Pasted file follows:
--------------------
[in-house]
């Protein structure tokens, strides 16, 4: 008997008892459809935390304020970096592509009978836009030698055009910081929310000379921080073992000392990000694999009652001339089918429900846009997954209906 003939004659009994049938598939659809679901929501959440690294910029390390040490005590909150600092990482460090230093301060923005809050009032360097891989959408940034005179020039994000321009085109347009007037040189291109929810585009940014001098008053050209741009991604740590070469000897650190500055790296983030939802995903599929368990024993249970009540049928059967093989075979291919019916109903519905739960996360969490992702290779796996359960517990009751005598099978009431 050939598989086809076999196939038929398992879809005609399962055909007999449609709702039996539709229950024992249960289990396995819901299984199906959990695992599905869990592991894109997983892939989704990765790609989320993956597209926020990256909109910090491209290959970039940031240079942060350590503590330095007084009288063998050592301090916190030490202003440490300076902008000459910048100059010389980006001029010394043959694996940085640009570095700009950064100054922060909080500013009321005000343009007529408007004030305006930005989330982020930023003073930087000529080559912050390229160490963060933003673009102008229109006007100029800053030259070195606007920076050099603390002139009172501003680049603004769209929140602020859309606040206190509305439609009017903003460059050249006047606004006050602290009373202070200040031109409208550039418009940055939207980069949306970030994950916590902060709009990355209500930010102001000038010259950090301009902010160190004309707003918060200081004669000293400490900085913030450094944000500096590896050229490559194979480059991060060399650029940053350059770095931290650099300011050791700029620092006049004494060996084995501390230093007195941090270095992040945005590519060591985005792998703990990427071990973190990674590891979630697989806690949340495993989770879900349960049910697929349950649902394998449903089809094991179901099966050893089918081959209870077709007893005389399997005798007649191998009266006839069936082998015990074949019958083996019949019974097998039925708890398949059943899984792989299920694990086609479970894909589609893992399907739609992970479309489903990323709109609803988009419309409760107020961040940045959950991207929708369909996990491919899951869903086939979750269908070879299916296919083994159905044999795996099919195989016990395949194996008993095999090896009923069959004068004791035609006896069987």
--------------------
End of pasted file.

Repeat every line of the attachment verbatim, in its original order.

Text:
[in-house]
């Protein structure tokens, strides 16, 4: 008997008892459809935390304020970096592509009978836009030698055009910081929310000379921080073992000392990000694999009652001339089918429900846009997954209906 003939004659009994049938598939659809679901929501959440690294910029390390040490005590909150600092990482460090230093301060923005809050009032360097891989959408940034005179020039994000321009085109347009007037040189291109929810585009940014001098008053050209741009991604740590070469000897650190500055790296983030939802995903599929368990024993249970009540049928059967093989075979291919019916109903519905739960996360969490992702290779796996359960517990009751005598099978009431 050939598989086809076999196939038929398992879809005609399962055909007999449609709702039996539709229950024992249960289990396995819901299984199906959990695992599905869990592991894109997983892939989704990765790609989320993956597209926020990256909109910090491209290959970039940031240079942060350590503590330095007084009288063998050592301090916190030490202003440490300076902008000459910048100059010389980006001029010394043959694996940085640009570095700009950064100054922060909080500013009321005000343009007529408007004030305006930005989330982020930023003073930087000529080559912050390229160490963060933003673009102008229109006007100029800053030259070195606007920076050099603390002139009172501003680049603004769209929140602020859309606040206190509305439609009017903003460059050249006047606004006050602290009373202070200040031109409208550039418009940055939207980069949306970030994950916590902060709009990355209500930010102001000038010259950090301009902010160190004309707003918060200081004669000293400490900085913030450094944000500096590896050229490559194979480059991060060399650029940053350059770095931290650099300011050791700029620092006049004494060996084995501390230093007195941090270095992040945005590519060591985005792998703990990427071990973190990674590891979630697989806690949340495993989770879900349960049910697929349950649902394998449903089809094991179901099966050893089918081959209870077709007893005389399997005798007649191998009266006839069936082998015990074949019958083996019949019974097998039925708890398949059943899984792989299920694990086609479970894909589609893992399907739609992970479309489903990323709109609803988009419309409760107020961040940045959950991207929708369909996990491919899951869903086939979750269908070879299916296919083994159905044999795996099919195989016990395949194996008993095999090896009923069959004068004791035609006896069987």